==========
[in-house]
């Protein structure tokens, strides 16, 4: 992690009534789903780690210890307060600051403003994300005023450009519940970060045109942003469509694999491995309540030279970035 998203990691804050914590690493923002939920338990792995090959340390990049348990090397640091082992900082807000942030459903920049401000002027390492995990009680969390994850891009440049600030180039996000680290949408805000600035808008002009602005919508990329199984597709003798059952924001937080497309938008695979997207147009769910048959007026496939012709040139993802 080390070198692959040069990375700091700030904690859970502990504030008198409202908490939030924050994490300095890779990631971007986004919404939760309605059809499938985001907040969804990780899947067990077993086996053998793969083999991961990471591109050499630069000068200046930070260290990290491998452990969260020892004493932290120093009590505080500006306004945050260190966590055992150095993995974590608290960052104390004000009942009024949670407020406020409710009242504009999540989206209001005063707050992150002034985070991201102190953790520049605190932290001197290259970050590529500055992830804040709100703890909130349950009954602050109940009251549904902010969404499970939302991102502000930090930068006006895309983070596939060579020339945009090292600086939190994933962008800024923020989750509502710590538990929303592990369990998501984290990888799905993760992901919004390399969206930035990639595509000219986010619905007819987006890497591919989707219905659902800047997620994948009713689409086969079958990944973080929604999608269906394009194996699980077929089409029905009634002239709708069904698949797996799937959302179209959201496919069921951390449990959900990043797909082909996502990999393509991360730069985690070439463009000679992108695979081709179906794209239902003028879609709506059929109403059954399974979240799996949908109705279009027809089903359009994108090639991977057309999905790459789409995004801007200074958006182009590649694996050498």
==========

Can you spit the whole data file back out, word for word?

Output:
[in-house]
């Protein structure tokens, strides 16, 4: 992690009534789903780690210890307060600051403003994300005023450009519940970060045109942003469509694999491995309540030279970035 998203990691804050914590690493923002939920338990792995090959340390990049348990090397640091082992900082807000942030459903920049401000002027390492995990009680969390994850891009440049600030180039996000680290949408805000600035808008002009602005919508990329199984597709003798059952924001937080497309938008695979997207147009769910048959007026496939012709040139993802 080390070198692959040069990375700091700030904690859970502990504030008198409202908490939030924050994490300095890779990631971007986004919404939760309605059809499938985001907040969804990780899947067990077993086996053998793969083999991961990471591109050499630069000068200046930070260290990290491998452990969260020892004493932290120093009590505080500006306004945050260190966590055992150095993995974590608290960052104390004000009942009024949670407020406020409710009242504009999540989206209001005063707050992150002034985070991201102190953790520049605190932290001197290259970050590529500055992830804040709100703890909130349950009954602050109940009251549904902010969404499970939302991102502000930090930068006006895309983070596939060579020339945009090292600086939190994933962008800024923020989750509502710590538990929303592990369990998501984290990888799905993760992901919004390399969206930035990639595509000219986010619905007819987006890497591919989707219905659902800047997620994948009713689409086969079958990944973080929604999608269906394009194996699980077929089409029905009634002239709708069904698949797996799937959302179209959201496919069921951390449990959900990043797909082909996502990999393509991360730069985690070439463009000679992108695979081709179906794209239902003028879609709506059929109403059954399974979240799996949908109705279009027809089903359009994108090639991977057309999905790459789409995004801007200074958006182009590649694996050498």